Emma the Lion is 100% American, building a community of fashion hustlers in Houston, Texas and from sea to shining sea.
I believe in voting with my dollars, and supporting business practices that I feel are right and just. I want to do businesses with companies that don’t exploit their workers. This is why I like working with American companies: American fair labor laws provide enormous protections for workers. I also just believe in meeting the people you’re working with: shaking their hand and meeting their employees.
I’m not saying I won’t do business with the right foreign fabric or apparel manufacturer, but I am saying that before I pay, I investigate.
How You Too Can Vote with Your Dollars
Know what “Made in USA” Means, and Doesn’t Mean
Textile products that are “all or virtually all” made in the U.S. can bear the label “Made in USA.”
What does this mean? The Federal Trade Commission has a lot to say about this, but I like this example:
How does this apply to a garment? If a garment has an unqualified “Made in USA” label, then its seller should have considered not only (i) the country where the garment is manufactured, but also (ii) the country of origin for the substantial amount of materials (including fabric) used to make the garment. If both USA, then Made in USA.
2. Two percent of the Clothing Americans Buy is Made in USA
The apparel industry today is hugely valuable. But profits are high when costs are low and it’s cheaper to produce clothing outside of the US than in the US. Ergo, only 2% of the clothing we buy today is Made in the USA. The average U.S. garment worker may be paid about 38 times more than the wage of their counterpart in Bangladesh.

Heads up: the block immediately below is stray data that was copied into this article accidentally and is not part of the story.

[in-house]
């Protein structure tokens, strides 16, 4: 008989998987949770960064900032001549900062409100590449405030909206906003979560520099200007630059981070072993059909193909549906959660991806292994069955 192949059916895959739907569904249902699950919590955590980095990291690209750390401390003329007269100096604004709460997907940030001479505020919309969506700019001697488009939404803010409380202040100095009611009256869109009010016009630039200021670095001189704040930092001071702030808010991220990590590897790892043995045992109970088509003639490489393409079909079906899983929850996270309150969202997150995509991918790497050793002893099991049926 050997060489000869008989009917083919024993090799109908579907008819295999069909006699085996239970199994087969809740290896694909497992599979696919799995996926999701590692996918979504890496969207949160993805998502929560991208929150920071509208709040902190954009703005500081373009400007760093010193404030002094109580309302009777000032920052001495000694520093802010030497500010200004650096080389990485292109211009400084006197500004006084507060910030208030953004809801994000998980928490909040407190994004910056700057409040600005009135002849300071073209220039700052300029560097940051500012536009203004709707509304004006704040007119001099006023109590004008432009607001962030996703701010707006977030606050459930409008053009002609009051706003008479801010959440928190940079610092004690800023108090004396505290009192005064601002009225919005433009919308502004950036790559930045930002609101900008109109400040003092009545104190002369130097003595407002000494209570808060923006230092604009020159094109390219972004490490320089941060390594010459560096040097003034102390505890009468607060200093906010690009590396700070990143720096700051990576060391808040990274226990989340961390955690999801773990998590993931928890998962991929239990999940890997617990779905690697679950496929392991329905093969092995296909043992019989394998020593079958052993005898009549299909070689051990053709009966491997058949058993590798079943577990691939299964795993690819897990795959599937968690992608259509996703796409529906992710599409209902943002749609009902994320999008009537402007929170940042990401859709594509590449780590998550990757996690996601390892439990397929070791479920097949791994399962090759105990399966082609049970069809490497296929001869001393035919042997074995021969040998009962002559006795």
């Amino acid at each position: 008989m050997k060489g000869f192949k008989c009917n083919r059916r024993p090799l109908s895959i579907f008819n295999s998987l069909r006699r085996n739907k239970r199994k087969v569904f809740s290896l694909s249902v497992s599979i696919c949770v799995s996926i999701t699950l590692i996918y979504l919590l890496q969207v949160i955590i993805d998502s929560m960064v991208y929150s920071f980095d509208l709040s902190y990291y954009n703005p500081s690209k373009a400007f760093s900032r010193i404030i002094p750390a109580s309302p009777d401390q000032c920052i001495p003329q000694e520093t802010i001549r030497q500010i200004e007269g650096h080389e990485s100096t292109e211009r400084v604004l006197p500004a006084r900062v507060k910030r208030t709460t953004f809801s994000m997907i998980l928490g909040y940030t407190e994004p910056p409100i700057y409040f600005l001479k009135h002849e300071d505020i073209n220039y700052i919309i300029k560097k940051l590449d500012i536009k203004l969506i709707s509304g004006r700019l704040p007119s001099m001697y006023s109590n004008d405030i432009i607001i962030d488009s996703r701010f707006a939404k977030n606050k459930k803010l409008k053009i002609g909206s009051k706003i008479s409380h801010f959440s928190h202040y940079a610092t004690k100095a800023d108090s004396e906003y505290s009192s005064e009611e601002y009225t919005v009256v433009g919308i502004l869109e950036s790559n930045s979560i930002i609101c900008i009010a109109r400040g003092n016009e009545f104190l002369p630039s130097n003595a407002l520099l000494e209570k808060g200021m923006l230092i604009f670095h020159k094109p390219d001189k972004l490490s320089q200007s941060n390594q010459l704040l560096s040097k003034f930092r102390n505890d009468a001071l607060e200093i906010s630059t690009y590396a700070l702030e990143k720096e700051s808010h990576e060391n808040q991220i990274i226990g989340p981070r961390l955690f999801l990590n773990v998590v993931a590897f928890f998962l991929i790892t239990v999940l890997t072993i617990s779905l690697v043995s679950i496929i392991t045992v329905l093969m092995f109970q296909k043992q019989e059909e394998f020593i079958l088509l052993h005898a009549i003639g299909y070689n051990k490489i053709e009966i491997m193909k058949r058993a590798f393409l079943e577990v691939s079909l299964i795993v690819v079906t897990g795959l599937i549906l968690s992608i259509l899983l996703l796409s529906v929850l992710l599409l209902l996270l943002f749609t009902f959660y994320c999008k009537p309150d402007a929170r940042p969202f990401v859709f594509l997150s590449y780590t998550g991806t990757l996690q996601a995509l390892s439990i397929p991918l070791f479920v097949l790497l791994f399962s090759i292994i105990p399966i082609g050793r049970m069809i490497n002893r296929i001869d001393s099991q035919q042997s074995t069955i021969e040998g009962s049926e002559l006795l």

So, give yourself a pat on the back if you’ve supported a brand that makes its clothing in the USA. You’ve supported fair, living wages for another human.
3. Customization is America
As a designer, one of the best parts about making things in America is that I can take more risks, be more creative, and “customize” my designs. Being able to sit across a table with my amazing pattern-maker, and review a pattern in person, is magical. Especially since some of my designs — most, I hope — are “different.” I don’t think I would have a very easy time creating the Athena from halfway across the world. American workshops can move quickly and are more artisan-based than volume-based, allowing creations such as the Athena to come to life.
In conclusion, thank you America.
x o x - Emma